Paris May 31. 1786
I have been honored with your Excellency’s Letter of Yesterday, inclosing a Copy of the Resolutions of the Committee on the Subject of Tobacco, and am bound to make my Acknolegements for this Attention to the Commerce between this Country and the United States, which will I hope by this Measure be kept alive till more simple and permanent Arrangements become practicable. I have communicated it to Congress by an Opportunity which offered this Morning.
Perhaps it is for Want of Information that I apprehend it possible for the London Merchants, availing themselves of their early Notice of this Regulation and their Proximity to the Ports of France, to run in French Vessels the whole 15,000 hhds. of the first Year before the French or American Merchants can possibly bring them from America. This might defeat the End of the Regulation as those Merchants would take Paiment in Cash and not in Merchandize. I suppose the Committee had in View tobaccoes coming last from a Port of the United States, and that it may not be yet too late to restrain the Order to such only. Of this your Excellency is the best Judge, to whom I have the Honor of submitting the Doubt; and am with Sentiments of the most profound Respect & Esteem Your Excellency’s most obedient & most humble Servant,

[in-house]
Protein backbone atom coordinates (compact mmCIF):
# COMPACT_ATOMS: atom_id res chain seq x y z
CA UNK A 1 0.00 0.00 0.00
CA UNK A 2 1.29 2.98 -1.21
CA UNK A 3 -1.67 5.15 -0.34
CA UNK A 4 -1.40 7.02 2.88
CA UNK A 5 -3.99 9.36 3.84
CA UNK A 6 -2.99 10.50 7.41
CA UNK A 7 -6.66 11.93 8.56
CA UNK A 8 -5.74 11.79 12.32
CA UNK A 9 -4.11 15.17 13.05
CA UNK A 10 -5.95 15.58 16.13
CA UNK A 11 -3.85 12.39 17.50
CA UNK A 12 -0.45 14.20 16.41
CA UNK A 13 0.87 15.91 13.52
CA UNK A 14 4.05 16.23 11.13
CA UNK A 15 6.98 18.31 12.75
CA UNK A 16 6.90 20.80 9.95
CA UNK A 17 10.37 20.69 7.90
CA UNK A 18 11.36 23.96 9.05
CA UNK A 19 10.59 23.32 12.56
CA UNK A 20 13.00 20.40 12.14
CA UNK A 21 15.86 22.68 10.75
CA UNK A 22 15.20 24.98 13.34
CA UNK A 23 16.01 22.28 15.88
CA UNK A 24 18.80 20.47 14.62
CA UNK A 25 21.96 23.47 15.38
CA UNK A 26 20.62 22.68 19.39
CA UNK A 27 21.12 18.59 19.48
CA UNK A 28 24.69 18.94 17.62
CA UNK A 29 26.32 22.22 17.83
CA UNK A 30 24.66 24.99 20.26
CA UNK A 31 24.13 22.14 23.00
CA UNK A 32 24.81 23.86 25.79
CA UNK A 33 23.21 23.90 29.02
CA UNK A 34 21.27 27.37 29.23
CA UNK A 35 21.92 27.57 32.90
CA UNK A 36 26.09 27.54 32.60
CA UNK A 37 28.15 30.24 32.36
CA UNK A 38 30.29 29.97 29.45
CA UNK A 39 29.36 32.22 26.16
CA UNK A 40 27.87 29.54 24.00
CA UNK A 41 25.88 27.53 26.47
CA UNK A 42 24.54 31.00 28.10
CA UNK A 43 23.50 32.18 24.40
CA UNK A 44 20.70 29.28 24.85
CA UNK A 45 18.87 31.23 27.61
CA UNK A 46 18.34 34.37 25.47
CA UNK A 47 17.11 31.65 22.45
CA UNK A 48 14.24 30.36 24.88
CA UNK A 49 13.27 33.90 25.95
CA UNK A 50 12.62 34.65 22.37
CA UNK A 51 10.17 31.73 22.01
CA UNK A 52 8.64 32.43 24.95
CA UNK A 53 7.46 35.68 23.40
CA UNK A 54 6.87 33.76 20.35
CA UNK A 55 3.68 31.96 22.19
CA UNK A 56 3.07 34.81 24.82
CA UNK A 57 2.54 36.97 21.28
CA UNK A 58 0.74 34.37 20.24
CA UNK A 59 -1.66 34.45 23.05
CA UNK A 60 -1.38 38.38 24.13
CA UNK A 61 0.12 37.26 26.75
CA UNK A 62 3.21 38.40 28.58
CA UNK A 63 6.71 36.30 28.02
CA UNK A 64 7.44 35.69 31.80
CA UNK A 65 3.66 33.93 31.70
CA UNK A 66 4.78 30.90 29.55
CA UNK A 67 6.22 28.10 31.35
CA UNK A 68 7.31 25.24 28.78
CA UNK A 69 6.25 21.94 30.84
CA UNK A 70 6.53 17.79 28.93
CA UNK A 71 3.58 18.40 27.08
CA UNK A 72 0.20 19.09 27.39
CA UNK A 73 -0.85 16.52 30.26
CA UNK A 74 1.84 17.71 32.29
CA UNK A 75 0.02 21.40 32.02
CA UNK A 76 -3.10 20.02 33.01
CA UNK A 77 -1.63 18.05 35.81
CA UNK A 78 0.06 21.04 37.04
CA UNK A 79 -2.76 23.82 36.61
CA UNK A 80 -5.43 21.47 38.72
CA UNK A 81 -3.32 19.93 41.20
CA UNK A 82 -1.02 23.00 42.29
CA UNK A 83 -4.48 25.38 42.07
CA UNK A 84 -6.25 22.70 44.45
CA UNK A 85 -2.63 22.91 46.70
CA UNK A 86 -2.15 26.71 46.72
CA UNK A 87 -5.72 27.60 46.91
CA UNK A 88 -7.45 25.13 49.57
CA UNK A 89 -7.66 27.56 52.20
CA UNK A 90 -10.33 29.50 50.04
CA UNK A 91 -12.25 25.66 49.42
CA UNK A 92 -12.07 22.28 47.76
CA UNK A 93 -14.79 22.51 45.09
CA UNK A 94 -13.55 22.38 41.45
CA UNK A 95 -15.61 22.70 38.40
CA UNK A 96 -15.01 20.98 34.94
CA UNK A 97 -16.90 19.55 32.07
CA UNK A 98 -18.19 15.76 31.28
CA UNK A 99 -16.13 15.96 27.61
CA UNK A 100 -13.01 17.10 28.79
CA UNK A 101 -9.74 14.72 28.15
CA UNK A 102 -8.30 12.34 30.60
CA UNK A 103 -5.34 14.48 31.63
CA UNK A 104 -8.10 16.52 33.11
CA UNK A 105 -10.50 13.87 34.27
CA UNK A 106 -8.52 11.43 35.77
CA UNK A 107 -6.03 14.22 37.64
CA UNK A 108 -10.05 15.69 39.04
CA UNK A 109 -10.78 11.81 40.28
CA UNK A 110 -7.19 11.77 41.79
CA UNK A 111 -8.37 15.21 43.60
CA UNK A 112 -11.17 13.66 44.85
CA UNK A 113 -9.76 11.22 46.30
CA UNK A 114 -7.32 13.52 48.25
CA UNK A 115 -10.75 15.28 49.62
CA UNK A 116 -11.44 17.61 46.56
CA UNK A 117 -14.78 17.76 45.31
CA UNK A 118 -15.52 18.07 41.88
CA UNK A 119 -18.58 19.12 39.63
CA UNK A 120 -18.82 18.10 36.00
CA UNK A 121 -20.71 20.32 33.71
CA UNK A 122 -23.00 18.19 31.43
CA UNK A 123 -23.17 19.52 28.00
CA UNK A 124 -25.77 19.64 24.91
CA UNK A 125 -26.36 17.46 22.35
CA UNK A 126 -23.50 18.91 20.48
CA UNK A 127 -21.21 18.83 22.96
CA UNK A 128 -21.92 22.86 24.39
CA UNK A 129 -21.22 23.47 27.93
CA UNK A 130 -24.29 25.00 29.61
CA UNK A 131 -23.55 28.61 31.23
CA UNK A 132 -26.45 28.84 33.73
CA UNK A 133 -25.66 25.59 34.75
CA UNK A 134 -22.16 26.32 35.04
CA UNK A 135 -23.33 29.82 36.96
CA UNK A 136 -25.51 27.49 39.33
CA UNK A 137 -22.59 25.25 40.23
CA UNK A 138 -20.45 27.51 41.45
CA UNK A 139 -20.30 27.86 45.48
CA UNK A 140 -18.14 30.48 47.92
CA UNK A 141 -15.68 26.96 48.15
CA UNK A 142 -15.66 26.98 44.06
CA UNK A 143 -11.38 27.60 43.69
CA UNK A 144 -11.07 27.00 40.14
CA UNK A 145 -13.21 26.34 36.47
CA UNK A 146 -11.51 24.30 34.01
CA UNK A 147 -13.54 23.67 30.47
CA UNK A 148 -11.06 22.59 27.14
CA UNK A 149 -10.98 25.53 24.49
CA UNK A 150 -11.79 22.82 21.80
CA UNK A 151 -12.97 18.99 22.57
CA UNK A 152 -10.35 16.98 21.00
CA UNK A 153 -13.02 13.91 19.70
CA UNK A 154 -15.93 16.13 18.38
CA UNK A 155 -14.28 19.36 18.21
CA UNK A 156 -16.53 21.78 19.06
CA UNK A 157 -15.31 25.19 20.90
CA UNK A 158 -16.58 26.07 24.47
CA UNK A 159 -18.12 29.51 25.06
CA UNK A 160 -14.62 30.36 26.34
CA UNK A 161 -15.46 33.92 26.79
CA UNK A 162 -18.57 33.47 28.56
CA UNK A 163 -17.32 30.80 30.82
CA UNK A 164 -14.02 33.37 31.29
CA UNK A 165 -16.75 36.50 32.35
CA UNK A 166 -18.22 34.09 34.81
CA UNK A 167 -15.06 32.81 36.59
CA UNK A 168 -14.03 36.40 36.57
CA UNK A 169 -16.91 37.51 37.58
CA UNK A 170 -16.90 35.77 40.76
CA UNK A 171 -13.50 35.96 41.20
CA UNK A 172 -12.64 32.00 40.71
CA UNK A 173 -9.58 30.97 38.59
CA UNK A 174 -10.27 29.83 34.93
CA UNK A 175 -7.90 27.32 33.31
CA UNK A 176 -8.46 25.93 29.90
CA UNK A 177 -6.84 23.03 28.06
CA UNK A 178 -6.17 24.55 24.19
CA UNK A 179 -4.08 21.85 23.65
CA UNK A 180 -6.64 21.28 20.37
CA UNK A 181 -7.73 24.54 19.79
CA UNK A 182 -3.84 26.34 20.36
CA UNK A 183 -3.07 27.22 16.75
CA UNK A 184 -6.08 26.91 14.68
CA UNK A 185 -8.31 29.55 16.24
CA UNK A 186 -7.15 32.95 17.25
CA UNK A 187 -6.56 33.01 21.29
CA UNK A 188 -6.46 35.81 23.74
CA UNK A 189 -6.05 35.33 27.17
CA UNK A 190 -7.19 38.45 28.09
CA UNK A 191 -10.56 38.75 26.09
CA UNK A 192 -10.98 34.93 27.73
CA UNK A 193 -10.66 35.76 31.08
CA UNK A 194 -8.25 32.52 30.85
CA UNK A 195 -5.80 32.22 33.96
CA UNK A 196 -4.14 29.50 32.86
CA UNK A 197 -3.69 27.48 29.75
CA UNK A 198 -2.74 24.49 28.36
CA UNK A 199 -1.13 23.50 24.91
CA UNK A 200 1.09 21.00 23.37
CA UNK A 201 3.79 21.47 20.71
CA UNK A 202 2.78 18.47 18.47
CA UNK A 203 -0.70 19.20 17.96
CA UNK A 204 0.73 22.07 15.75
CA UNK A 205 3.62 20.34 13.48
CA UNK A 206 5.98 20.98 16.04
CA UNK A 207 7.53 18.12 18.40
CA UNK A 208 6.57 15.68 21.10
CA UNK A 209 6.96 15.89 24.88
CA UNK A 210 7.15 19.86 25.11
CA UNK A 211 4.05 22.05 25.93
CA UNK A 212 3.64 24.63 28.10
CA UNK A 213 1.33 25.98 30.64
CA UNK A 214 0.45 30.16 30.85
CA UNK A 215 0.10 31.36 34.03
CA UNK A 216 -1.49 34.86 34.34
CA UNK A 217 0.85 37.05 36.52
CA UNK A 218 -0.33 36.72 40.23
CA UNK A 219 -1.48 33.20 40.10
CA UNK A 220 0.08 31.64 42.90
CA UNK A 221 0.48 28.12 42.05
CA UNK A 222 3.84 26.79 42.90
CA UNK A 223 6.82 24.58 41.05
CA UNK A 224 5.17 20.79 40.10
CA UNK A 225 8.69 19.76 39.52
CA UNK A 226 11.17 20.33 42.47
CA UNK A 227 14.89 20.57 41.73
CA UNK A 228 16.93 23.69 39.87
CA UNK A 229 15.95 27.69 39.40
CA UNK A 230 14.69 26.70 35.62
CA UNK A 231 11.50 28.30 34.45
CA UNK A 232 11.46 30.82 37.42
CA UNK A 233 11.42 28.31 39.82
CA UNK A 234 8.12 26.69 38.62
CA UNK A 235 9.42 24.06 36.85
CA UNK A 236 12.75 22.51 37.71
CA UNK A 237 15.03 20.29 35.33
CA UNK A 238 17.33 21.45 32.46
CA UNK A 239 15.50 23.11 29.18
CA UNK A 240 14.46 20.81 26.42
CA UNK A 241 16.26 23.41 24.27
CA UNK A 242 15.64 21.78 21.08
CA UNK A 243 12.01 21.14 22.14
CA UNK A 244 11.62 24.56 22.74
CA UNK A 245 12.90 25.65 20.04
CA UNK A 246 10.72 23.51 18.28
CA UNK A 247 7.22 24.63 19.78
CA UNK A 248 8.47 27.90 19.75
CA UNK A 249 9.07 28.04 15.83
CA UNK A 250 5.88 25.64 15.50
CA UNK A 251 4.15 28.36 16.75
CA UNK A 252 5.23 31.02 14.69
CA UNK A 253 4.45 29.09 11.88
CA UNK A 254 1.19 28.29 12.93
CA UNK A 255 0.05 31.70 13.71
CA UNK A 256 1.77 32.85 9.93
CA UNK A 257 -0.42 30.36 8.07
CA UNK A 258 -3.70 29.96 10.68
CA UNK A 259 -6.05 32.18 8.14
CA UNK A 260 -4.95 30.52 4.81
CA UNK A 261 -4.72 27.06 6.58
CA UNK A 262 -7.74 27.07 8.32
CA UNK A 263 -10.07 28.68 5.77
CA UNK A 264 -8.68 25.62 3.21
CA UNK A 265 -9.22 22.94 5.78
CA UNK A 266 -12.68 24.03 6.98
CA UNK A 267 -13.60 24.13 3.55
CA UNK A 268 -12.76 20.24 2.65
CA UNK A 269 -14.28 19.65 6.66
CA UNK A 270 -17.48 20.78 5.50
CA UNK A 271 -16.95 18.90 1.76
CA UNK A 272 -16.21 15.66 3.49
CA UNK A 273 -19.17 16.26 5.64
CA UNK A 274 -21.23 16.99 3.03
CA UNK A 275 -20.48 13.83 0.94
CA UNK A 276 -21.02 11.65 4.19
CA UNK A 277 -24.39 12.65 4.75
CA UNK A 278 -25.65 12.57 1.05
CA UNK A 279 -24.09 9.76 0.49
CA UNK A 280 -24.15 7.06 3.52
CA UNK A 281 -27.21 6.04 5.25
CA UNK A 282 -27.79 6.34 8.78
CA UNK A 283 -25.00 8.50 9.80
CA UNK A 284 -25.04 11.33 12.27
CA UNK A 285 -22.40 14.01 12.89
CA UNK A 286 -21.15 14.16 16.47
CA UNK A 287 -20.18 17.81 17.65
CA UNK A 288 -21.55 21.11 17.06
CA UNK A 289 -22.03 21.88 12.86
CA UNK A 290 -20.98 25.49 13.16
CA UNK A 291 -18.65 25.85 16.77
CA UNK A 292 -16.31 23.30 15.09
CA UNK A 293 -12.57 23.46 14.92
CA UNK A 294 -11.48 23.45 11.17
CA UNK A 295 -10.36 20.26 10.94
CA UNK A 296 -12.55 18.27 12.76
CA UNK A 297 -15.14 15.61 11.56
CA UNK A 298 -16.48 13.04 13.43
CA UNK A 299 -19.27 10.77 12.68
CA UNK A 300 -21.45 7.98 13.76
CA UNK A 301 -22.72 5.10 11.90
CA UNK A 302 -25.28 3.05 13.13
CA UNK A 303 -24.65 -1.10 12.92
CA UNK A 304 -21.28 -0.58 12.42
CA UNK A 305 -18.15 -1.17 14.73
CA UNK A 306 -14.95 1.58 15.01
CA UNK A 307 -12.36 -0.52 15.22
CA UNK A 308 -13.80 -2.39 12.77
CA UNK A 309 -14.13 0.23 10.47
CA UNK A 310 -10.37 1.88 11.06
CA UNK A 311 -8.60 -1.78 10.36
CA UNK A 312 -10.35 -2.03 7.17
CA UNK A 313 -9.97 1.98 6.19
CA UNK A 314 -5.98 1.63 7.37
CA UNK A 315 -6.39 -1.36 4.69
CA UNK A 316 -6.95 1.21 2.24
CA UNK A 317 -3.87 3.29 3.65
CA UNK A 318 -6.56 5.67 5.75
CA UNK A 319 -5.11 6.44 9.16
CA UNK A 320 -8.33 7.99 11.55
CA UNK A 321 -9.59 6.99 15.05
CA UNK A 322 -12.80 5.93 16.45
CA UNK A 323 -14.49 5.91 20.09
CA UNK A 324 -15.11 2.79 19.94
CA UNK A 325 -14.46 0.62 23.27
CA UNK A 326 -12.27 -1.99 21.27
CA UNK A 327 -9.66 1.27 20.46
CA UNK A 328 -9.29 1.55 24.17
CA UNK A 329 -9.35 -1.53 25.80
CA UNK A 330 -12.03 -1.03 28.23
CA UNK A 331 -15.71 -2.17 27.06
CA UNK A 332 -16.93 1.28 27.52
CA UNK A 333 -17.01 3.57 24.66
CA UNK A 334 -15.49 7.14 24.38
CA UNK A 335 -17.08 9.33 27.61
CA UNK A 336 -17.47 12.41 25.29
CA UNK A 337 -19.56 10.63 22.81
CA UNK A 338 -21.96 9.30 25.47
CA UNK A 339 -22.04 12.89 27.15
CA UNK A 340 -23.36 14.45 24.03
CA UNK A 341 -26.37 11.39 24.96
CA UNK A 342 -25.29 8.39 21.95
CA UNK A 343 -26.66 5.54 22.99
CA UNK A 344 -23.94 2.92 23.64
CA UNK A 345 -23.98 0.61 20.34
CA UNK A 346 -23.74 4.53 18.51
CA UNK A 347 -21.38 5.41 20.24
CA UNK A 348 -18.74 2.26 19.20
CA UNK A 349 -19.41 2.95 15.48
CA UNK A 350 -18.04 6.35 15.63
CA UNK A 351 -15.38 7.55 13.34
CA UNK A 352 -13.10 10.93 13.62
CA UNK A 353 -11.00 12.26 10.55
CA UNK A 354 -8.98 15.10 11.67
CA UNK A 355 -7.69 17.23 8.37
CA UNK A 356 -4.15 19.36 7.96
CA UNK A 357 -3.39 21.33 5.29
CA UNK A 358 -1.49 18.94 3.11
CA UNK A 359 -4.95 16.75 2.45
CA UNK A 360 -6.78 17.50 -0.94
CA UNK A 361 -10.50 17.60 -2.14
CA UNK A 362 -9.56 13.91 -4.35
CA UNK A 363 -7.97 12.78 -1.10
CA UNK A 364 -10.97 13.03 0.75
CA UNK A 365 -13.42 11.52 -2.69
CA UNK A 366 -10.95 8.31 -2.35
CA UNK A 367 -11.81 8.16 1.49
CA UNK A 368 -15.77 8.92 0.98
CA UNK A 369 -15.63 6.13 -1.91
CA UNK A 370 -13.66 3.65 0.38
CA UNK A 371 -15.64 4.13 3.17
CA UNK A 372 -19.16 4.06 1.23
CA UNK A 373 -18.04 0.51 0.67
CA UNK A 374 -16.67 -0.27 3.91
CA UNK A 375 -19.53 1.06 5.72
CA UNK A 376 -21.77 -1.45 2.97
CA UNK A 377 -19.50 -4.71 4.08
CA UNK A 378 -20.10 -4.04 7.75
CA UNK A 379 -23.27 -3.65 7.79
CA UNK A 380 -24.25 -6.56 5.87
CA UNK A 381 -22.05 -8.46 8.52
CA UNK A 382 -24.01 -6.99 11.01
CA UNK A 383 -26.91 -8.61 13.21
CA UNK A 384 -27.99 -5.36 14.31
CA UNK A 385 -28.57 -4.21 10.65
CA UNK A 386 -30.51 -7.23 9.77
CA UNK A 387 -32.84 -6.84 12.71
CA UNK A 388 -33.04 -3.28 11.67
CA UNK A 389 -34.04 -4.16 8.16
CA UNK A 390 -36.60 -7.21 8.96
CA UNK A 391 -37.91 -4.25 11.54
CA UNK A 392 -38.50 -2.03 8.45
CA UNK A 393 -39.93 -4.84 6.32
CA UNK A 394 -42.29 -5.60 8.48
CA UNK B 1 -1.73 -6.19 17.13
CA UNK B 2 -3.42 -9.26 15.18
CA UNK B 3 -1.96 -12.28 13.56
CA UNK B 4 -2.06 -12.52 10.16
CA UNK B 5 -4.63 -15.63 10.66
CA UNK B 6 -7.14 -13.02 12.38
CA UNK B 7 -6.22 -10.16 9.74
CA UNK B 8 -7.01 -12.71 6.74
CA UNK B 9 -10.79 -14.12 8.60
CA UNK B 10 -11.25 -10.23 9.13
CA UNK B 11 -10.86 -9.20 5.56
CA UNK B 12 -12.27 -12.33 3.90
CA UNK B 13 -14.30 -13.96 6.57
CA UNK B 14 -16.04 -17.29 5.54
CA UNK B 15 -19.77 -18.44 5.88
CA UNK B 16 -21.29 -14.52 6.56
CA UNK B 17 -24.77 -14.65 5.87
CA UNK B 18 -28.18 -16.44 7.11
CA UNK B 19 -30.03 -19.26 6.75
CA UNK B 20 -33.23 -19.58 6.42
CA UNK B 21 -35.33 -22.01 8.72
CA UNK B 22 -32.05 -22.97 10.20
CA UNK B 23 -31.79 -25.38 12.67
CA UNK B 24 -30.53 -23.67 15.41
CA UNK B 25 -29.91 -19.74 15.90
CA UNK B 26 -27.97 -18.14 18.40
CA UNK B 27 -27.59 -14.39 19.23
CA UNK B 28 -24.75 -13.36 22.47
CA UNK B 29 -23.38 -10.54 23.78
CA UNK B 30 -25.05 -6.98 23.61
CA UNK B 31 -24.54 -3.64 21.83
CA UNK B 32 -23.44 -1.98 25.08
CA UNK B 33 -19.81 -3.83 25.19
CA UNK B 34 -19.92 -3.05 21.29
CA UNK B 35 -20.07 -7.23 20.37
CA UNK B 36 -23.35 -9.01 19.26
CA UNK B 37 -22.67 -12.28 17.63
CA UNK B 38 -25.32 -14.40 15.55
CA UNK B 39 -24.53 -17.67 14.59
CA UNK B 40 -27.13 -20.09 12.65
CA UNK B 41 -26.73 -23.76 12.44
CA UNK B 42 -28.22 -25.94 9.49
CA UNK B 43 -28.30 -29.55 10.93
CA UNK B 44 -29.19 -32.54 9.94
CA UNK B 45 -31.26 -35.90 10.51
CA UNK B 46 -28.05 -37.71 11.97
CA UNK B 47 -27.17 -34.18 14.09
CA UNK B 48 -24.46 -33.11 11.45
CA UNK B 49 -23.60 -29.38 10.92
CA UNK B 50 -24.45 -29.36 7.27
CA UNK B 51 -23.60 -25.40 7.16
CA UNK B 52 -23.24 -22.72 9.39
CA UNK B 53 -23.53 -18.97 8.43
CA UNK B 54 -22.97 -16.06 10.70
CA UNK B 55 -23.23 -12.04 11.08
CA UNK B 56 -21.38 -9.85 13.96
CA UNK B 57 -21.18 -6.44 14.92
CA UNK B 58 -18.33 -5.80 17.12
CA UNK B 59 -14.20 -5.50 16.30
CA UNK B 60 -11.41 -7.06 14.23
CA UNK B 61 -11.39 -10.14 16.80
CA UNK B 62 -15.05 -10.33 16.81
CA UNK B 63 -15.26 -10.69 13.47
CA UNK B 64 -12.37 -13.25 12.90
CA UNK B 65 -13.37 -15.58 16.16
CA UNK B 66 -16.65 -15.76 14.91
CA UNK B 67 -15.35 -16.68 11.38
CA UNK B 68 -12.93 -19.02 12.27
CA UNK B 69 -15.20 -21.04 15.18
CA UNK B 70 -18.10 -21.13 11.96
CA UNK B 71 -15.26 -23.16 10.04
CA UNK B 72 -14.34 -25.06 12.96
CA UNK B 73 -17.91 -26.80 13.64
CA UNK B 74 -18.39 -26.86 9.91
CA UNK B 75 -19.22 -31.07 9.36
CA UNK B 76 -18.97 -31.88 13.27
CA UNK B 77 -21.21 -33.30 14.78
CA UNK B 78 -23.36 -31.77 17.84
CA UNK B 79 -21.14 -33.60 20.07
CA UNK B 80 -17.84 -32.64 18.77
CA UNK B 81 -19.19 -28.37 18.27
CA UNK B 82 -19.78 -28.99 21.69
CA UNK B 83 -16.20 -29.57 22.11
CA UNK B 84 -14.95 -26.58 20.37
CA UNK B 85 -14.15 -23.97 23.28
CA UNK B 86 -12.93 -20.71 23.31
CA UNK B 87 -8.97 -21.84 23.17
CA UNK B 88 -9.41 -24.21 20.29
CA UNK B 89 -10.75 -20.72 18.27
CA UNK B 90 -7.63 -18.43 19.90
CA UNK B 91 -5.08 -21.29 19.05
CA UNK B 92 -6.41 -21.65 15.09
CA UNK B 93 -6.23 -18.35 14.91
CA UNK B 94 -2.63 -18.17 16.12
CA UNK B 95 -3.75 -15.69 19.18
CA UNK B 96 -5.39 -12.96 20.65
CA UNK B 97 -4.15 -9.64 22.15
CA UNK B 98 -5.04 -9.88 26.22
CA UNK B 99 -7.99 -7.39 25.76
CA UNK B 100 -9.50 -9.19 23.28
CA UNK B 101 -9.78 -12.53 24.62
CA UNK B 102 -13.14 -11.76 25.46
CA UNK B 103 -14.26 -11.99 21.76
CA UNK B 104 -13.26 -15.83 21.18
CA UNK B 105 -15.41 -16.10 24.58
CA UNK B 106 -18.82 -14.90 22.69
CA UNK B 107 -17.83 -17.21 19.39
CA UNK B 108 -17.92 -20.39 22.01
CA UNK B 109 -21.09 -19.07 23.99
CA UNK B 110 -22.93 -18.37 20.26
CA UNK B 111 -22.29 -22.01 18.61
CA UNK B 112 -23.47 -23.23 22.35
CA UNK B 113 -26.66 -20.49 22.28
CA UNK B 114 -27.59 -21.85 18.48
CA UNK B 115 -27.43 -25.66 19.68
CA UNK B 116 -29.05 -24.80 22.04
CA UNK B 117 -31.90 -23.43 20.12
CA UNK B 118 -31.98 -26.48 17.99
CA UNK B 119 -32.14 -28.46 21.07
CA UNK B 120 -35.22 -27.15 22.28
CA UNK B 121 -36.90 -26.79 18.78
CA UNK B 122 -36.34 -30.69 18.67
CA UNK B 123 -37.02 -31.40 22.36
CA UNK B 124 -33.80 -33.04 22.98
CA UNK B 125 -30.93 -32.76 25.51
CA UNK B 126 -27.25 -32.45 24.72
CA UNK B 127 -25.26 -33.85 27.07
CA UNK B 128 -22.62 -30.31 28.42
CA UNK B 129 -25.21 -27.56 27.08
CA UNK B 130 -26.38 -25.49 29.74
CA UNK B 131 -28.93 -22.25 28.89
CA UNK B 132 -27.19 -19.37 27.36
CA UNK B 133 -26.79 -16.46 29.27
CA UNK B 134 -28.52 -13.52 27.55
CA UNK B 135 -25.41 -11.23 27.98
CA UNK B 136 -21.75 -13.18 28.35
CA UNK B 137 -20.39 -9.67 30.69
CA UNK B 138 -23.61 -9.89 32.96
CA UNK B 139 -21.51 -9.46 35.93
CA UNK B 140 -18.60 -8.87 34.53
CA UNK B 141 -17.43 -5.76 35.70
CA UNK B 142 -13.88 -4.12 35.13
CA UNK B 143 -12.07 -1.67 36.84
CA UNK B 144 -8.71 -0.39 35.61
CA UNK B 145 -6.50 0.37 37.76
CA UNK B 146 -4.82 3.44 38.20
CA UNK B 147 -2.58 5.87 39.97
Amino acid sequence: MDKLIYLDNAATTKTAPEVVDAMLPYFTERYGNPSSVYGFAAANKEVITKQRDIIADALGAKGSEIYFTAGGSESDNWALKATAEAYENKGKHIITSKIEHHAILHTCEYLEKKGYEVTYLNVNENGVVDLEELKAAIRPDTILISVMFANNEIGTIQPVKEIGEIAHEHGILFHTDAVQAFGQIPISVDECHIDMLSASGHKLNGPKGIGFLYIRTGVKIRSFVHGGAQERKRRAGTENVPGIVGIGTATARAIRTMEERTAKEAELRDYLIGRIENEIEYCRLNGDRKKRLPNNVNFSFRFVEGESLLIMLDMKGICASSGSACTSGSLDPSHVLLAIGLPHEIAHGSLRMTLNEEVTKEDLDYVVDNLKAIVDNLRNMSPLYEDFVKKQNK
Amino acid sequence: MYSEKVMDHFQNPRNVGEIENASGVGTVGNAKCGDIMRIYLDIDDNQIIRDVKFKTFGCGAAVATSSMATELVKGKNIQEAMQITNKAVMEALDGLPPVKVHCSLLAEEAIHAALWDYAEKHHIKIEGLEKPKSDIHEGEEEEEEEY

RC (Arch. Aff. Etr., Corr. Pol., E.-U., xxxi); in Short’s hand, signed by TJ; at head of text: “M De R[ayneval].”